Subject: I am a Camera

Date: 17 Jan 1999 00:00:00 GMT

From: tarla@xtra.co.nz

Organization: http://extra.newsguy.com

Newsgroups: alt.foot.fat-free

 

 

 

Dear Friends,

 

One of the best things about New Zealand is that everyone has a great

fish story...and all of them are true. If, like me, you enjoy the more

equitable form of hunting known as "fishing," you will discover NZ to

be a paradise. I believe I've written about the Great Trout Fish (if

not, and you REALLY want to hear about me fishing, tell me and I'll

dredge it up out of memory), so now it's time to tell you about the

Great Ocean Fish.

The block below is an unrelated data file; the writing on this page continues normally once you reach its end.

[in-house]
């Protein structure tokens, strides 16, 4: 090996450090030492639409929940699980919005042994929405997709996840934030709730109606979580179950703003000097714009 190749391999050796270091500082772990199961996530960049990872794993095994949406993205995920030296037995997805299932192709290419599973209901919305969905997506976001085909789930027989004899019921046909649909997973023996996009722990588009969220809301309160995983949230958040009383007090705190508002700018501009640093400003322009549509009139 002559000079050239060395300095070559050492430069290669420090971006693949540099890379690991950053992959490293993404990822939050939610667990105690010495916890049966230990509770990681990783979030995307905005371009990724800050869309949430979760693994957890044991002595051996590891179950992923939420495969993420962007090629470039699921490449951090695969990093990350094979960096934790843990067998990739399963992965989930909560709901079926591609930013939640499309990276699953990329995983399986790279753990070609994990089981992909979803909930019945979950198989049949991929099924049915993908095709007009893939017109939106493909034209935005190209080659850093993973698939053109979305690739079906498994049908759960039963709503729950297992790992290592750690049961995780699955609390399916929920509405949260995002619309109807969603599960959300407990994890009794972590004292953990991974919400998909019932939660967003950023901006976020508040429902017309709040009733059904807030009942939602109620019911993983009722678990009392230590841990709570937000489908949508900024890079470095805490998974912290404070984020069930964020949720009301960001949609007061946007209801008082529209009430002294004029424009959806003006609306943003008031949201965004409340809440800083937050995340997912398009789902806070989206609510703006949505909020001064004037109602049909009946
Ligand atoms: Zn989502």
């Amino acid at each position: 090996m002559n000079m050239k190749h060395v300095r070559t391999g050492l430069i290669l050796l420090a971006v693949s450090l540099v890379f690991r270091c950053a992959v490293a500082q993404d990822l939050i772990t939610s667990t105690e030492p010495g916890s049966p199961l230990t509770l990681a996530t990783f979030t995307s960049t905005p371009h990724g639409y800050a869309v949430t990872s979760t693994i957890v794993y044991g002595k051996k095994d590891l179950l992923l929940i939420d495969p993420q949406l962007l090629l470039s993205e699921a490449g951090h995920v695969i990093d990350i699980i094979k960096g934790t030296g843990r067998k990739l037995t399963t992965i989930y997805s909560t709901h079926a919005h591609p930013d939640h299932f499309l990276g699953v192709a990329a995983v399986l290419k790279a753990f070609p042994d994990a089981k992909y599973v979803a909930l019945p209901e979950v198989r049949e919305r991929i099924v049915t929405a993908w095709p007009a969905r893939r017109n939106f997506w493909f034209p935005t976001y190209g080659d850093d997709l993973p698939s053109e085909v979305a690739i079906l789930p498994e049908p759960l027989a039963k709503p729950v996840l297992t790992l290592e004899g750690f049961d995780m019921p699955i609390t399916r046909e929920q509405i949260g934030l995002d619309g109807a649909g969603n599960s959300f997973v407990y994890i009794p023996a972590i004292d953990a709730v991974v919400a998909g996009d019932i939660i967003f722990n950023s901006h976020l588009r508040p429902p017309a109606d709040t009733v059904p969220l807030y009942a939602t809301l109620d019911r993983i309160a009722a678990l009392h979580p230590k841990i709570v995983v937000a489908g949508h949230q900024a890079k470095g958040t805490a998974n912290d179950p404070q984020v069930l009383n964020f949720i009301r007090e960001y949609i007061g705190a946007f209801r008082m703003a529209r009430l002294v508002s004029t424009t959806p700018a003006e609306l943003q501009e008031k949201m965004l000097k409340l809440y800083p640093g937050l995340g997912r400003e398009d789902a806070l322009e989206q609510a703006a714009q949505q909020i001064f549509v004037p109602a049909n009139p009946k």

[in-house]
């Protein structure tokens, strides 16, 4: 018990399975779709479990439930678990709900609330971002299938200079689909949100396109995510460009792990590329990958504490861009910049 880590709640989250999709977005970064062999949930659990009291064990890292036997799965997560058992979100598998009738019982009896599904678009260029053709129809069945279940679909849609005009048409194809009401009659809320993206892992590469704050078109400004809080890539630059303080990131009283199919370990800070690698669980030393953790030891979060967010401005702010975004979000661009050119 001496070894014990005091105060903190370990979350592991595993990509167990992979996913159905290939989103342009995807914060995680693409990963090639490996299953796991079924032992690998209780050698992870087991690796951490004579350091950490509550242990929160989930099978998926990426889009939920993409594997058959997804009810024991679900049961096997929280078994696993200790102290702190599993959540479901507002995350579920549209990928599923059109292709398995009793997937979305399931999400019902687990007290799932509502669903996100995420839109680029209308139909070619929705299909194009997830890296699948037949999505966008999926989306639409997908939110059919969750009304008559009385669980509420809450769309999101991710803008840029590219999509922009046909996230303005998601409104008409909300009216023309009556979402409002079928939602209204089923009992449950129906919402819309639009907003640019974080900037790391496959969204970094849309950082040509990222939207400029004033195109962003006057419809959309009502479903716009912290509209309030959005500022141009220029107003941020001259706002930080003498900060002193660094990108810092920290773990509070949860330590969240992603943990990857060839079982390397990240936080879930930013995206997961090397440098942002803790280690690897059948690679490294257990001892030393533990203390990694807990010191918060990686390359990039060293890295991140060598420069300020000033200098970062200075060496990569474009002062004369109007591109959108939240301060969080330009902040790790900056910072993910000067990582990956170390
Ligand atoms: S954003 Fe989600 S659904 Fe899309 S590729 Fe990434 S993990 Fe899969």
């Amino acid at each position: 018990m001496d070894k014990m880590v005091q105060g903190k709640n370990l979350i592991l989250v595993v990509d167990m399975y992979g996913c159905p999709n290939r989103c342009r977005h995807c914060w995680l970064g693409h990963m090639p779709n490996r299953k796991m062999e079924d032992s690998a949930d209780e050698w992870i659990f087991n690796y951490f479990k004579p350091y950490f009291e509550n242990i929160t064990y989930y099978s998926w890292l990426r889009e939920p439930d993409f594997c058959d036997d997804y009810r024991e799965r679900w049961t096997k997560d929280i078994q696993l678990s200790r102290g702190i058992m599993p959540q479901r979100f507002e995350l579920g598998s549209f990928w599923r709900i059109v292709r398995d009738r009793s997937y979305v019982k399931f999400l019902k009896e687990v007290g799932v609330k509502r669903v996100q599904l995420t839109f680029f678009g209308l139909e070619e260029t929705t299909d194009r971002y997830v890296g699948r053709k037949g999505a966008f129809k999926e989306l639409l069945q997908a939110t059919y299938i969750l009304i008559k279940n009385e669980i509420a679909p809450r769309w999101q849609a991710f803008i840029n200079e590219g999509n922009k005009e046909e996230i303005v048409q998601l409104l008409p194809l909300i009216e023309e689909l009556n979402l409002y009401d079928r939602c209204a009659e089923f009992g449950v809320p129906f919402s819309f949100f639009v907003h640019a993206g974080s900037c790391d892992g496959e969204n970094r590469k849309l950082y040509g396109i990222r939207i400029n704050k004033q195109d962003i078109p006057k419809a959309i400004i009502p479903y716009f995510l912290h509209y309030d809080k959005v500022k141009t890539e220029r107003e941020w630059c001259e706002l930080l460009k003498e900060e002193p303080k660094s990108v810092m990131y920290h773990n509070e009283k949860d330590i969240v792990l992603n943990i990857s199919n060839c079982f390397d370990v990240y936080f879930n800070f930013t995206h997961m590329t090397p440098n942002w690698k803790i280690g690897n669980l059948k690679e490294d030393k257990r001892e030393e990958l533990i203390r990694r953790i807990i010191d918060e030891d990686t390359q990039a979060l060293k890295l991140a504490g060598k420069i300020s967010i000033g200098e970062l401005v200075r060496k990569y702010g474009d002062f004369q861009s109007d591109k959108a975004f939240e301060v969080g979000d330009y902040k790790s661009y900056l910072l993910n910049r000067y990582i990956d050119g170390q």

Very soon after I arrived here, Brian told me about this fishing trip

that a workmate was arranging. I said, "Sign us up!" So he did. The

trip finally took place yesterday (Sat.) . At 6:45 am we left the

house and drove the 45 minutes to Gulf Harbour to board the boat that

would take us to Little Barrier Island (or at least the waters off of

it.) From Gulf Harbour to Little Barrier is about an hour and a half's

boat ride at pretty decent speeds all the way.

 

When we boarded the boat, it looked like the beginning of a perfect

day. As the boat left the marina, though, the fog began to roll in,

the clouds lowered from the sky to embrace the land masses. We were

driving into grey air over a smooth sea. I looked around me and

realized that if God was a Director, He was Fellini, and I was His

Camera.

 

When you look through the eyes of different Directors, you get a

different view of the exact same incident. If God had been playing

David Lynch, it would have looked the same, but felt more sinister If

He'd been Ridley Scott, it might have felt similar, but the visuals